Mayberry, who was born in Winston-Salem, N.C., moved to Alexandria with his family when he was in the fourth grade. O'Connor's powers of persuasion are considerable, but Mayberry, a graduate of St. Stephen's & St. Agnes School, didn't need much convincing during the recruiting process.
"This was pretty much my No. 1 option, by far my favorite school, and I was ecstatic to be able to have the opportunity to come here and play for Coach O'Connor," Mayberry said.
O'Connor said: "He really wanted to be here, and once we had an opportunity to see him a couple of times, we really knew that he was the right fit for us as a student and certainly as a player, and he's done some really good things for us."
Mayberry will graduate in May from UVa's prestigious McIntire School of Commerce, where he's focusing on finance and management.
"Whit is very mature, very bright," O'Connor said. "He's very committed to school and his baseball and his teammates, and to be able to be as successful as he's been in the Comm School and on the baseball field shows that this guy's really got his stuff together."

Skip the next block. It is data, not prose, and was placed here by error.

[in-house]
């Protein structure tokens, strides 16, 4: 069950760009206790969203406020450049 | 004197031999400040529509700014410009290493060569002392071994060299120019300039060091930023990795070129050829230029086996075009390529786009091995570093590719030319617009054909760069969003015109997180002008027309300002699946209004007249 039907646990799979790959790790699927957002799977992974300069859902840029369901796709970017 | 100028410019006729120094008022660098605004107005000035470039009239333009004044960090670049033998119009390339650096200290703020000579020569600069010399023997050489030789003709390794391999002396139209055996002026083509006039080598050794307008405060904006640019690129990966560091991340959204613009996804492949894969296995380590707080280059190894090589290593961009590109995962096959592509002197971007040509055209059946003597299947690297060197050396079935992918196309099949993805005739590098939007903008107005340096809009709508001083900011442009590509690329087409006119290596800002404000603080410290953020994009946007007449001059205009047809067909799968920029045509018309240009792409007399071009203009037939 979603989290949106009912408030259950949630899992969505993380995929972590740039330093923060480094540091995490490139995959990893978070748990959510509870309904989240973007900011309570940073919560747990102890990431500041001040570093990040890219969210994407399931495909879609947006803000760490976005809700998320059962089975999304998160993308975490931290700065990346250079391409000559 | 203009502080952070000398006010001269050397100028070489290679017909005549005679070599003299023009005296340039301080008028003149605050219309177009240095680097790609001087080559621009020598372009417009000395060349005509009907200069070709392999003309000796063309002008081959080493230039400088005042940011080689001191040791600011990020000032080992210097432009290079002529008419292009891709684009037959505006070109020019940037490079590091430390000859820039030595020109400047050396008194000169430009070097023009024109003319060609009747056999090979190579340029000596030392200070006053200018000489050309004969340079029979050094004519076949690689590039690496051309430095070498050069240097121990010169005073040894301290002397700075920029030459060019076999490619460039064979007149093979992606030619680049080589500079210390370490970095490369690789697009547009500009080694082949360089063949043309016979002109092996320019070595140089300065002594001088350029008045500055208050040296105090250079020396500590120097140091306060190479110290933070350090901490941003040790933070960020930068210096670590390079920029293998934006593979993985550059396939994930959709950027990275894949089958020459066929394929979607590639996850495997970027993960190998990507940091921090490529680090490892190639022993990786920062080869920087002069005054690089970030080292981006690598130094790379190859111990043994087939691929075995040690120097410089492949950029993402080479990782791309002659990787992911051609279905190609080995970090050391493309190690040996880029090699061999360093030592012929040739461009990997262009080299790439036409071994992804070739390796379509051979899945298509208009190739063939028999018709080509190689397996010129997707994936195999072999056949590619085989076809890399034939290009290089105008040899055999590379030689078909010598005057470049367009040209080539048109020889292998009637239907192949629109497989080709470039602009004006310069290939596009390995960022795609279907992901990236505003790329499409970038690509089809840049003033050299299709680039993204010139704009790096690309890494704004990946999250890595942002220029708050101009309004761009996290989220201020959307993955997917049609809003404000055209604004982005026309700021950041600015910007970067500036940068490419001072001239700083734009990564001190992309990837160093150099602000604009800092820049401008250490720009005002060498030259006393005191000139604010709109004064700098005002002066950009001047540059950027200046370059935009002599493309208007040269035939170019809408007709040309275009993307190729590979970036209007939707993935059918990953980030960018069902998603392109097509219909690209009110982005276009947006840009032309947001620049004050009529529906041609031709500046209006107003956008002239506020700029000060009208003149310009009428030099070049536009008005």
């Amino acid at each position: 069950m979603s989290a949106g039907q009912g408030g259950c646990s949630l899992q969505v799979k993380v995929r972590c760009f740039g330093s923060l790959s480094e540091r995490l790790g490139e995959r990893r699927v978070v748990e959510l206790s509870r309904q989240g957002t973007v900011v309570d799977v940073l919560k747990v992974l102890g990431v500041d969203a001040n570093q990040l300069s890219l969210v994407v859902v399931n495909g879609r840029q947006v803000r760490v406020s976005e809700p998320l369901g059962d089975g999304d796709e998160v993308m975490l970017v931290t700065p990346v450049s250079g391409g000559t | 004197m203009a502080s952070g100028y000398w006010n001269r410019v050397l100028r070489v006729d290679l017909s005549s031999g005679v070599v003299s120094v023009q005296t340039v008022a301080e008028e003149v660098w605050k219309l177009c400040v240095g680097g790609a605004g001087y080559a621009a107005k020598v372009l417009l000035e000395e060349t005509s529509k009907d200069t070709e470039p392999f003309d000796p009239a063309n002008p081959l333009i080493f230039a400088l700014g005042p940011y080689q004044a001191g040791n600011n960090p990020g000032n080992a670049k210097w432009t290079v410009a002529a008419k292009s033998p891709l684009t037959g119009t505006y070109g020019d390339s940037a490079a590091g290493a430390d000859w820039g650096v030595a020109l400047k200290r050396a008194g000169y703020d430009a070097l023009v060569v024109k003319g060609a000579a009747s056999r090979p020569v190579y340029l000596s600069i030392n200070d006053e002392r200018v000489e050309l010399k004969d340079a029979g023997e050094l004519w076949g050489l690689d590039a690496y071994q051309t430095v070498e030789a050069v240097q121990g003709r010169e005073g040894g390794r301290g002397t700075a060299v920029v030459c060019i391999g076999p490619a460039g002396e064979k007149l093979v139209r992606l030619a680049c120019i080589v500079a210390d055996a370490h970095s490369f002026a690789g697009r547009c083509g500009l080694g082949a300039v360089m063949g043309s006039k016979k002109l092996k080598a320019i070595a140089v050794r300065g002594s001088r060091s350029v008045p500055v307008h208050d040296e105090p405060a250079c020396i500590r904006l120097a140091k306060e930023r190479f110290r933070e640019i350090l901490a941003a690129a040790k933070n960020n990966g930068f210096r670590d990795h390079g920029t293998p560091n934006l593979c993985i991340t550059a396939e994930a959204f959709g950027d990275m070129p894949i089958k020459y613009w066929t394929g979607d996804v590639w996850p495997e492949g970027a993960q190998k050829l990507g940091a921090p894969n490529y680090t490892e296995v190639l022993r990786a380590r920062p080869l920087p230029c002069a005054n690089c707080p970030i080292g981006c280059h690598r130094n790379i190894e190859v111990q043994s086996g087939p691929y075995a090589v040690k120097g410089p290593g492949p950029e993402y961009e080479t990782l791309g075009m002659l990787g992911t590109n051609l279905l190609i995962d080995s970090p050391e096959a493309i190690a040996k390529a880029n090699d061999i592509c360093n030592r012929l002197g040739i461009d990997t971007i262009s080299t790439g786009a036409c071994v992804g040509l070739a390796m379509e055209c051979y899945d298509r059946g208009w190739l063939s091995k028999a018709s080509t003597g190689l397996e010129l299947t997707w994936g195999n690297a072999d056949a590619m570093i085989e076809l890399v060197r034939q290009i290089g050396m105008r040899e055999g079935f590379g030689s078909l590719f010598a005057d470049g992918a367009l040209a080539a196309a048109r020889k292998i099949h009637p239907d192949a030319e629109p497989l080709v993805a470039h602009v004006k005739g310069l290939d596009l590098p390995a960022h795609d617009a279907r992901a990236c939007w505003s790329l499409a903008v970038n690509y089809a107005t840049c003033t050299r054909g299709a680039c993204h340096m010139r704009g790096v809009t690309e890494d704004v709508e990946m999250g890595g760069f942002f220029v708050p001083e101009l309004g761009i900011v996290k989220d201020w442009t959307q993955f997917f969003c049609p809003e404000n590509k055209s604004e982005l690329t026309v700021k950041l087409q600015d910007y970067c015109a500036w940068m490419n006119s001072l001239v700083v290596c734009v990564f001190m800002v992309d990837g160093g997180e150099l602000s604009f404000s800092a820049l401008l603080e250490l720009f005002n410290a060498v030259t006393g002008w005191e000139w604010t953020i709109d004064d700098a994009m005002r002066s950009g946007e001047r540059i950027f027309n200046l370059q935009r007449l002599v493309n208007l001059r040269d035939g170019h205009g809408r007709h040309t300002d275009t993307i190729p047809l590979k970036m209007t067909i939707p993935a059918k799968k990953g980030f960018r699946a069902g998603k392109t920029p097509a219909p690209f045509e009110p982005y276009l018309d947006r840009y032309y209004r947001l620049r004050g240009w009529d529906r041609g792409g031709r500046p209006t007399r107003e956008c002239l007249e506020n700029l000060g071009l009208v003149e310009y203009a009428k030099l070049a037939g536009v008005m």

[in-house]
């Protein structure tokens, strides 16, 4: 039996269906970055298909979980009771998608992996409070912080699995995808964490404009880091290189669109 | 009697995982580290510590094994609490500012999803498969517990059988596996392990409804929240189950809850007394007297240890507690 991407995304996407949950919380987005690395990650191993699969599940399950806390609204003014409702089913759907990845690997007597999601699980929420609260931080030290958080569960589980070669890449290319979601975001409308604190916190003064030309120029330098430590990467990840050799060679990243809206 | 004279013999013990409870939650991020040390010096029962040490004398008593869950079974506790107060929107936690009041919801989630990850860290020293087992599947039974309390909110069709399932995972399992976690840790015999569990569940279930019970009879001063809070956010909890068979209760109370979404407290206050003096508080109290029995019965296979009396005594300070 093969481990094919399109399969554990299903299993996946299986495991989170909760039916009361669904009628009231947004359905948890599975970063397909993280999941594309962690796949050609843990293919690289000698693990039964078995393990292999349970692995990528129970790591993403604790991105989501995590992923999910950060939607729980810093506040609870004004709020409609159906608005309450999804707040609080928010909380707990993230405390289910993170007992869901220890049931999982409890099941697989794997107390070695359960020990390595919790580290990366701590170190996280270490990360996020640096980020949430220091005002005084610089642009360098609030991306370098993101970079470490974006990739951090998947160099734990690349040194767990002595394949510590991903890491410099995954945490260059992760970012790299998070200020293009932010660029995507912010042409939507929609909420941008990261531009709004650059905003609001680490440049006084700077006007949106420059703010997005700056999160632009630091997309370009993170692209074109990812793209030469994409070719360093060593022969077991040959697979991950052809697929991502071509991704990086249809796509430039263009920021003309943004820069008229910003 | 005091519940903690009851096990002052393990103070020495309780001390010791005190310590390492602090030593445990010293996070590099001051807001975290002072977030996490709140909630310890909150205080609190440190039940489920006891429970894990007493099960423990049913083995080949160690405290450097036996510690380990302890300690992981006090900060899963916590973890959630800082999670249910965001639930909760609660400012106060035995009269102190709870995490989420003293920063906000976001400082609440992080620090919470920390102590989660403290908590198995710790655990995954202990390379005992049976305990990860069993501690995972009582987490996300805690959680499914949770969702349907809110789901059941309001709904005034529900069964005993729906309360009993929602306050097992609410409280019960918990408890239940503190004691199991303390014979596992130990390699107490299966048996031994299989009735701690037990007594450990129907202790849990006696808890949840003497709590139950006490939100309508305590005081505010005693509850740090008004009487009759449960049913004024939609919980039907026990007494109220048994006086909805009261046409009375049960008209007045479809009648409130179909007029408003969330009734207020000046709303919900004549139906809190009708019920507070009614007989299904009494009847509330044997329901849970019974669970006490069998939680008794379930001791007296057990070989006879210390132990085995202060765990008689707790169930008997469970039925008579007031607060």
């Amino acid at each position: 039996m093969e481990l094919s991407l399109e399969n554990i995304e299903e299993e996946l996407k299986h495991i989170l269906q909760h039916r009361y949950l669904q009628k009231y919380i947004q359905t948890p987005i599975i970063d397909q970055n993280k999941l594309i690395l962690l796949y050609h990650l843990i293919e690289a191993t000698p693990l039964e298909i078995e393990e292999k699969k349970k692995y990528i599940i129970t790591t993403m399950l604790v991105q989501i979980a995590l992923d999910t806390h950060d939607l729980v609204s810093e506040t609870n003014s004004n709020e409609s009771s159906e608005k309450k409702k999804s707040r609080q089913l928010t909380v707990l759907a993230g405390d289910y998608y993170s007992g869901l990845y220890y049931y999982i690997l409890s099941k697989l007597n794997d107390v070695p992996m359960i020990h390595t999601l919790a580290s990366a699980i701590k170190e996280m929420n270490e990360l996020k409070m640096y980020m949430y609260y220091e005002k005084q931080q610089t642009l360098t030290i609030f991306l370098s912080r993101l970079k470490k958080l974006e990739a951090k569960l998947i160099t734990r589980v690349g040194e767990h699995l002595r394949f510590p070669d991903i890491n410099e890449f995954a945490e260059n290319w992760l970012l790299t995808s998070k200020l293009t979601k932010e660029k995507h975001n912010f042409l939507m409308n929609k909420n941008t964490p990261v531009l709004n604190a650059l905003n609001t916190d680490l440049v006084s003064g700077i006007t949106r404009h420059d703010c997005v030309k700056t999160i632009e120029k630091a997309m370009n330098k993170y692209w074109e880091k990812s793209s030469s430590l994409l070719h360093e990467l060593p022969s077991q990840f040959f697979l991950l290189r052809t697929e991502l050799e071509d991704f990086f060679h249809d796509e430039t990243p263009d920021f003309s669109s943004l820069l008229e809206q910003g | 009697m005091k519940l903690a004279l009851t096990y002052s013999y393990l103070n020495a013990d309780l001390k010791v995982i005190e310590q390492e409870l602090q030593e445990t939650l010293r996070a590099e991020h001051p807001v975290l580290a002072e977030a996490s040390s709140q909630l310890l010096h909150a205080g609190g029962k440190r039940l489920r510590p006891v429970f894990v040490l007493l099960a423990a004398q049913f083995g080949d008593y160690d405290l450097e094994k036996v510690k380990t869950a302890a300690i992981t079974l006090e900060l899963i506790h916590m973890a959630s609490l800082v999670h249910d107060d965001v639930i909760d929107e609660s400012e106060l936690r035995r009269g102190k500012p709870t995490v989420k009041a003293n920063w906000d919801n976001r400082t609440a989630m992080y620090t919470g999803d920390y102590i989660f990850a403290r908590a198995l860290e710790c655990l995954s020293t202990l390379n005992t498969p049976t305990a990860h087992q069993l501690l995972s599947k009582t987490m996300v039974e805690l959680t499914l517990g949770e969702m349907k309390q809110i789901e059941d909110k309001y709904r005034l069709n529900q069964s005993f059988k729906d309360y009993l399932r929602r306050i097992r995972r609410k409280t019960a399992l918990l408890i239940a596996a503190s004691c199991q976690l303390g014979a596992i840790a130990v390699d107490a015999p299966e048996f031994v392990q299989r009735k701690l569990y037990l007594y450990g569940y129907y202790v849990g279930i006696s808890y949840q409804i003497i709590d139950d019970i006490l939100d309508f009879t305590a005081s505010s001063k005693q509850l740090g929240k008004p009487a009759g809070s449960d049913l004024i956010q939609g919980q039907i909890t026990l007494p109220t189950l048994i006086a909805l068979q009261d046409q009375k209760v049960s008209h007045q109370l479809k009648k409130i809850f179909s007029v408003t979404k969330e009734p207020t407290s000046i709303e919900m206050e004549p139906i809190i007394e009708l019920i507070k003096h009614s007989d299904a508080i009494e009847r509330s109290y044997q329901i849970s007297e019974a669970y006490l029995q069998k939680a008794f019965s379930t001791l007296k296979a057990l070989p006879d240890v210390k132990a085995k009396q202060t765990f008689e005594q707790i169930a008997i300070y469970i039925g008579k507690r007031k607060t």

Because he received a hardship waiver for the 2012 season, Mayberry is classified as a redshirt junior. He'll be eligible to play for the Cavaliers again next year and plans to do so. He has applied to a graduate program is UVa's Curry School of Education.
"I love it here," Mayberry said. "It's an amazing place."
His parents, John and Julie Mayberry, are University of North Carolina alumni, but they too have come to appreciate UVa -- most aspects of it, at least.
"There's no question they root for the Cavaliers in baseball," Mayberry said, smiling. "I'm still working on them to turn over for basketball. I don't know if that'll ever happen."
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A 1985 graduate of UVA, White worked at the Richmond Times-Dispatch until July 2009. He was honored six times as the state's Sportswriter of the Year.